I read Psalm 73 recently. That’s the one where Asaph starts out by telling you he had almost stumbled; his steps had nearly slipped because he saw the prosperity of the wicked. “They aren’t suffering pain when they die. They aren’t in trouble like us. We’re plagued, but it isn’t touching them. They have more than they need; they’re always at ease; their money grows.’ He concluded that serving the Lord had no reward, because he was suffering all day long, and being punished every morning. He said he tried to understand it, and it was too painful. “Until I went into the sanctuary of God; then I understood their end: they’re on slippery ground; they are brought to desolation.”
He says he was grieved and vexed, because he was so foolish and ignorant. “I am continually with You; You hold me by my right hand. You will guide me with Your counsel, and afterward receive me into glory. My flesh and my heart fail; but God is the strength of my heart and my portion forever.”
“Those who are far from You perish…
but it is good for me to draw near to God;
I have put my trust in the Lord God.”
His suffering did not stop. That’s why he said, ‘my heart and my flesh fail.’ But he came to recognize that an entire lifetime of severe trials and suffering while being continually with the Lord, and being guided by His counsel and being afterward received into glory is preferable to the lives of the wicked who do not suffer, are not in trouble, and prosper.
“Moses by faith refused to be called the son of Pharaoh's daughter,
choosing rather to suffer affliction with the people of God
than to enjoy the pleasures of sin for a time,
esteeming the reproach of Christ greater riches than the treasures in Egypt,
for he was looking to the reward…
for he endured as seeing Him who is invisible.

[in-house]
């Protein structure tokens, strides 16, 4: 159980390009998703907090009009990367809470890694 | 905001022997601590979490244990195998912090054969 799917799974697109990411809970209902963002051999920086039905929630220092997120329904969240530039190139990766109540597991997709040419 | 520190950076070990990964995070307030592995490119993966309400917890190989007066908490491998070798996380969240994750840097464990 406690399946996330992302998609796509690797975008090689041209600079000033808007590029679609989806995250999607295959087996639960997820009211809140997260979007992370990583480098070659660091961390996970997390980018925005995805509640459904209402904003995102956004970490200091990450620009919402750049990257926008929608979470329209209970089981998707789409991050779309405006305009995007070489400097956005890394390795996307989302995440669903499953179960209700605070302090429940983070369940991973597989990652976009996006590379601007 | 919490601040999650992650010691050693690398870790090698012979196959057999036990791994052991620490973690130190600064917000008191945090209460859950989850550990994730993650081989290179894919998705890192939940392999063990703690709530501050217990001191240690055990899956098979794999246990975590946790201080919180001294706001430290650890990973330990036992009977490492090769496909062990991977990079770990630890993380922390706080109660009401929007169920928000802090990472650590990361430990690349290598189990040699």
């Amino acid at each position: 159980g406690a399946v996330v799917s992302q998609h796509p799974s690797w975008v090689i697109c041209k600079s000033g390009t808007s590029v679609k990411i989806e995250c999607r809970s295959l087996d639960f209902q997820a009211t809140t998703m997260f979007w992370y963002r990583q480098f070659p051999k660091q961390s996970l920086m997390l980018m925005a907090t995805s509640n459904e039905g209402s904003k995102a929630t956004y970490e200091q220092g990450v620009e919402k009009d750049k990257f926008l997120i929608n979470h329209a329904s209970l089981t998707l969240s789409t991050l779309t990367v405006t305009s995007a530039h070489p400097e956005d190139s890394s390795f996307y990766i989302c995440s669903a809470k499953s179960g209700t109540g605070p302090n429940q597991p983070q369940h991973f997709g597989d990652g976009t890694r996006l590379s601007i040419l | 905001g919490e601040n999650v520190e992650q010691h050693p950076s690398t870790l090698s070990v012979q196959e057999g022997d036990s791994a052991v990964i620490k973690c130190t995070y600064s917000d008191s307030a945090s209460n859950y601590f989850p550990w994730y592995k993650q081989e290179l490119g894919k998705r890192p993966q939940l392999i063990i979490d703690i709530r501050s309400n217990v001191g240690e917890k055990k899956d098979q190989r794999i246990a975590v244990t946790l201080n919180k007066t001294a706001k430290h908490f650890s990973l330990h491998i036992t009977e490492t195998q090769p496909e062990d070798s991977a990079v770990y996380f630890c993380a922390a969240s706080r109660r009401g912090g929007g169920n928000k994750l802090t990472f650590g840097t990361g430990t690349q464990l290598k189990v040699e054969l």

Him who is invisible. Jacob, at the time of his exile from his family said, “Surely the Lord is in this place, and I knew it not.” Why didn’t he know it? Because he was lonely. Because he was outcast. Because he couldn’t see Him. But He was there. We see riches and equate them with God's presence. In a sense, under affliction, we see Him less. The affliction is the very thing to endure as seeing the Invisible God. There is a fellowship with the very heart of God which is only available to us in our sufferings. We learn who He is. We learn to value what He values. We learn to long for His kingdom, to hope in His coming. We learn in a very small measure what it was for Him to choose to suffer affliction for our sakes. And we learn how to cry with others.
But whatever things were gain to me, those I counted loss for Christ.
But no, rather, I also count all things to be loss
for the excellence of the knowledge of Christ Jesus my Lord,
for whose sake I have suffered the loss of all things,
and count them to be dung,
so that I may win Christ and be found in Him;
not having my own righteousness, which is of the Law,
but through the faith of Christ, the righteousness of God by faith,
that I may know Him and the power of His resurrection
and the fellowship of His sufferings,
being made conformable to His death;
if by any means I might attain to the resurrection of the dead.
I don't think feelings of happiness are the automatic result of walking with the Lord. Those who hope in the Lord have often lived in unhappy situations, suffering poverty and misery. It comes down to whether we will sell our inheritance for a bowl full of porridge. We are offered our Father's whole estate. If we believe that, a few hunger pangs for a few hours are worth the pain. Esau was a man who valued a full belly now as more valuable than the blessing of God and the inheritance of his father. "Jacob have I loved, and Esau have I hated," said the Lord. A lot of people fault Jacob for his actions in life, but one thing about Jacob was that he valued God's gifts. He thought they were worth being exiled for -- without the inheritance he'd won from his brother.